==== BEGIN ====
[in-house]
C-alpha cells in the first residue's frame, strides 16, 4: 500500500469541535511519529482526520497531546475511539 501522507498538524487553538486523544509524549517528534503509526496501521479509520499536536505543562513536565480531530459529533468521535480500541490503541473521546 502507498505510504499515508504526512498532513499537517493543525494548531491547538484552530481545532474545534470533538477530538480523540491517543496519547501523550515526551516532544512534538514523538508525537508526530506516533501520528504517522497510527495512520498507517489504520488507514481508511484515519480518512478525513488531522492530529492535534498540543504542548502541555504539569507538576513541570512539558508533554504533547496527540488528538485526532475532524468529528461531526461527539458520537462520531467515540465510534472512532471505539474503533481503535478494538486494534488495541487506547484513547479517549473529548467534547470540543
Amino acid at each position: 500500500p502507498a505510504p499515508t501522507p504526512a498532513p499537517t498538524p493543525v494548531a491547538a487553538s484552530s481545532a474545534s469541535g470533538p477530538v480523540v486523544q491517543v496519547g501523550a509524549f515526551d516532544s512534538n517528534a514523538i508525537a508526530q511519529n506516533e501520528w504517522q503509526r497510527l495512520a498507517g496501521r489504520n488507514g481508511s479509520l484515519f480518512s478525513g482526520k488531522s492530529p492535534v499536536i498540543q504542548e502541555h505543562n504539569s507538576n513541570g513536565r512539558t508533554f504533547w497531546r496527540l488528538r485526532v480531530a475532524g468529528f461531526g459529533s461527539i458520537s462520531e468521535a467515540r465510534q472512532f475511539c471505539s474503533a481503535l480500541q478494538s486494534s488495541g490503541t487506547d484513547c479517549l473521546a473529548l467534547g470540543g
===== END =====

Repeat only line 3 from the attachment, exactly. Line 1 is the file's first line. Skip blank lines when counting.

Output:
Amino acid at each position: 500500500p502507498a505510504p499515508t501522507p504526512a498532513p499537517t498538524p493543525v494548531a491547538a487553538s484552530s481545532a474545534s469541535g470533538p477530538v480523540v486523544q491517543v496519547g501523550a509524549f515526551d516532544s512534538n517528534a514523538i508525537a508526530q511519529n506516533e501520528w504517522q503509526r497510527l495512520a498507517g496501521r489504520n488507514g481508511s479509520l484515519f480518512s478525513g482526520k488531522s492530529p492535534v499536536i498540543q504542548e502541555h505543562n504539569s507538576n513541570g513536565r512539558t508533554f504533547w497531546r496527540l488528538r485526532v480531530a475532524g468529528f461531526g459529533s461527539i458520537s462520531e468521535a467515540r465510534q472512532f475511539c471505539s474503533a481503535l480500541q478494538s486494534s488495541g490503541t487506547d484513547c479517549l473521546a473529548l467534547g470540543g